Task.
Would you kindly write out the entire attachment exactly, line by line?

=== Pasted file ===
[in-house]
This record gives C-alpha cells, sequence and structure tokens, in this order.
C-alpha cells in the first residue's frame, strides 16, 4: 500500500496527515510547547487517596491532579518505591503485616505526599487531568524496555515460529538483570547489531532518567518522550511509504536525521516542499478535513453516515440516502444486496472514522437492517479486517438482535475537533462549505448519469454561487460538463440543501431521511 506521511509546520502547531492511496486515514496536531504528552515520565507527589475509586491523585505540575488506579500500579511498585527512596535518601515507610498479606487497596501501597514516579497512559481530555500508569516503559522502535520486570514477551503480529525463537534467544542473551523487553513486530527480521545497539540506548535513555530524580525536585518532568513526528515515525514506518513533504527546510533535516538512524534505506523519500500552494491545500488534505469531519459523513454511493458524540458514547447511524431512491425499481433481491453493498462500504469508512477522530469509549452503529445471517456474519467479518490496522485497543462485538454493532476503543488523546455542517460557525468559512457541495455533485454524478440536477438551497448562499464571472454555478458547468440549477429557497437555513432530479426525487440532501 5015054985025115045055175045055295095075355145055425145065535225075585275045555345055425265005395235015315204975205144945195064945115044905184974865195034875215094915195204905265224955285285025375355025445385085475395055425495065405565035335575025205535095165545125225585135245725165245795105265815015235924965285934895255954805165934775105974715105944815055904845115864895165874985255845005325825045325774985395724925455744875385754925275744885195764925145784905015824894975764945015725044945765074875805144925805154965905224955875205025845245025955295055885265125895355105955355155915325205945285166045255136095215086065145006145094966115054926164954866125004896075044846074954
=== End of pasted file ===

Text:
[in-house]
This record gives C-alpha cells, sequence and structure tokens, in this order.
C-alpha cells in the first residue's frame, strides 16, 4: 500500500496527515510547547487517596491532579518505591503485616505526599487531568524496555515460529538483570547489531532518567518522550511509504536525521516542499478535513453516515440516502444486496472514522437492517479486517438482535475537533462549505448519469454561487460538463440543501431521511 506521511509546520502547531492511496486515514496536531504528552515520565507527589475509586491523585505540575488506579500500579511498585527512596535518601515507610498479606487497596501501597514516579497512559481530555500508569516503559522502535520486570514477551503480529525463537534467544542473551523487553513486530527480521545497539540506548535513555530524580525536585518532568513526528515515525514506518513533504527546510533535516538512524534505506523519500500552494491545500488534505469531519459523513454511493458524540458514547447511524431512491425499481433481491453493498462500504469508512477522530469509549452503529445471517456474519467479518490496522485497543462485538454493532476503543488523546455542517460557525468559512457541495455533485454524478440536477438551497448562499464571472454555478458547468440549477429557497437555513432530479426525487440532501 5015054985025115045055175045055295095075355145055425145065535225075585275045555345055425265005395235015315204975205144945195064945115044905184974865195034875215094915195204905265224955285285025375355025445385085475395055425495065405565035335575025205535095165545125225585135245725165245795105265815015235924965285934895255954805165934775105974715105944815055904845115864895165874985255845005325825045325774985395724925455744875385754925275744885195764925145784905015824894975764945015725044945765074875805144925805154965905224955875205025845245025955295055885265125895355105955355155915325205945285166045255136095215086065145006145094966115054926164954866125004896075044846074954